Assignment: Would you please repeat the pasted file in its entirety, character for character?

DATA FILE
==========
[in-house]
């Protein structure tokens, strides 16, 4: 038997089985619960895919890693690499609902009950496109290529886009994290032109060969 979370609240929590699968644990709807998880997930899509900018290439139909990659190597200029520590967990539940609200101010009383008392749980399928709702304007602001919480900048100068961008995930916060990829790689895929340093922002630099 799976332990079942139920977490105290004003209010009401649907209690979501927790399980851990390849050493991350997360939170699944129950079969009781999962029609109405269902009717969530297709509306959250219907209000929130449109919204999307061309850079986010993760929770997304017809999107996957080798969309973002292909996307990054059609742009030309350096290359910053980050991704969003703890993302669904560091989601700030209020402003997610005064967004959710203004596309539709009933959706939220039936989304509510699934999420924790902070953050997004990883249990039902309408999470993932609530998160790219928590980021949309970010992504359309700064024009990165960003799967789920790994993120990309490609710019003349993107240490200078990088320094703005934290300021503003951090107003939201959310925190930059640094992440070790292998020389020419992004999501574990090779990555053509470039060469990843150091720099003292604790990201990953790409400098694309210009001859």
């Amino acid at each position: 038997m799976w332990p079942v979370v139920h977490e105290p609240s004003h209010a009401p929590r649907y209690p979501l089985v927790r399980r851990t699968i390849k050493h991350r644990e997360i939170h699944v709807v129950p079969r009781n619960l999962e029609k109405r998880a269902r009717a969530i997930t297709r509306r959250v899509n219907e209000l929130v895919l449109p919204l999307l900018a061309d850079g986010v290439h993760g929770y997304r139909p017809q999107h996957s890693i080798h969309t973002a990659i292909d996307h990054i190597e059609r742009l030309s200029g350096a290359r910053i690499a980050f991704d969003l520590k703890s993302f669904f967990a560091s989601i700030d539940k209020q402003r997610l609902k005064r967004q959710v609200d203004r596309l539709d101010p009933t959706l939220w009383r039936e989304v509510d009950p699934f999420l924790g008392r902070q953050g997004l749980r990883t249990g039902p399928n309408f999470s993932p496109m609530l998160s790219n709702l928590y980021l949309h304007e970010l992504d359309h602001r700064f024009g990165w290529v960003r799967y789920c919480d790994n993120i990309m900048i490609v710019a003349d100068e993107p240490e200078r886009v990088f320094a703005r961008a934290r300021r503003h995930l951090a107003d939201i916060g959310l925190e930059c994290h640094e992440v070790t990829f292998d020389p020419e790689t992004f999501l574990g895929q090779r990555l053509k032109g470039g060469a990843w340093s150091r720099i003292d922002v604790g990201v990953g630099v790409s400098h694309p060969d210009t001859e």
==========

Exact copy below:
[in-house]
């Protein structure tokens, strides 16, 4: 038997089985619960895919890693690499609902009950496109290529886009994290032109060969 979370609240929590699968644990709807998880997930899509900018290439139909990659190597200029520590967990539940609200101010009383008392749980399928709702304007602001919480900048100068961008995930916060990829790689895929340093922002630099 799976332990079942139920977490105290004003209010009401649907209690979501927790399980851990390849050493991350997360939170699944129950079969009781999962029609109405269902009717969530297709509306959250219907209000929130449109919204999307061309850079986010993760929770997304017809999107996957080798969309973002292909996307990054059609742009030309350096290359910053980050991704969003703890993302669904560091989601700030209020402003997610005064967004959710203004596309539709009933959706939220039936989304509510699934999420924790902070953050997004990883249990039902309408999470993932609530998160790219928590980021949309970010992504359309700064024009990165960003799967789920790994993120990309490609710019003349993107240490200078990088320094703005934290300021503003951090107003939201959310925190930059640094992440070790292998020389020419992004999501574990090779990555053509470039060469990843150091720099003292604790990201990953790409400098694309210009001859």
């Amino acid at each position: 038997m799976w332990p079942v979370v139920h977490e105290p609240s004003h209010a009401p929590r649907y209690p979501l089985v927790r399980r851990t699968i390849k050493h991350r644990e997360i939170h699944v709807v129950p079969r009781n619960l999962e029609k109405r998880a269902r009717a969530i997930t297709r509306r959250v899509n219907e209000l929130v895919l449109p919204l999307l900018a061309d850079g986010v290439h993760g929770y997304r139909p017809q999107h996957s890693i080798h969309t973002a990659i292909d996307h990054i190597e059609r742009l030309s200029g350096a290359r910053i690499a980050f991704d969003l520590k703890s993302f669904f967990a560091s989601i700030d539940k209020q402003r997610l609902k005064r967004q959710v609200d203004r596309l539709d101010p009933t959706l939220w009383r039936e989304v509510d009950p699934f999420l924790g008392r902070q953050g997004l749980r990883t249990g039902p399928n309408f999470s993932p496109m609530l998160s790219n709702l928590y980021l949309h304007e970010l992504d359309h602001r700064f024009g990165w290529v960003r799967y789920c919480d790994n993120i990309m900048i490609v710019a003349d100068e993107p240490e200078r886009v990088f320094a703005r961008a934290r300021r503003h995930l951090a107003d939201i916060g959310l925190e930059c994290h640094e992440v070790t990829f292998d020389p020419e790689t992004f999501l574990g895929q090779r990555l053509k032109g470039g060469a990843w340093s150091r720099i003292d922002v604790g990201v990953g630099v790409s400098h694309p060969d210009t001859e």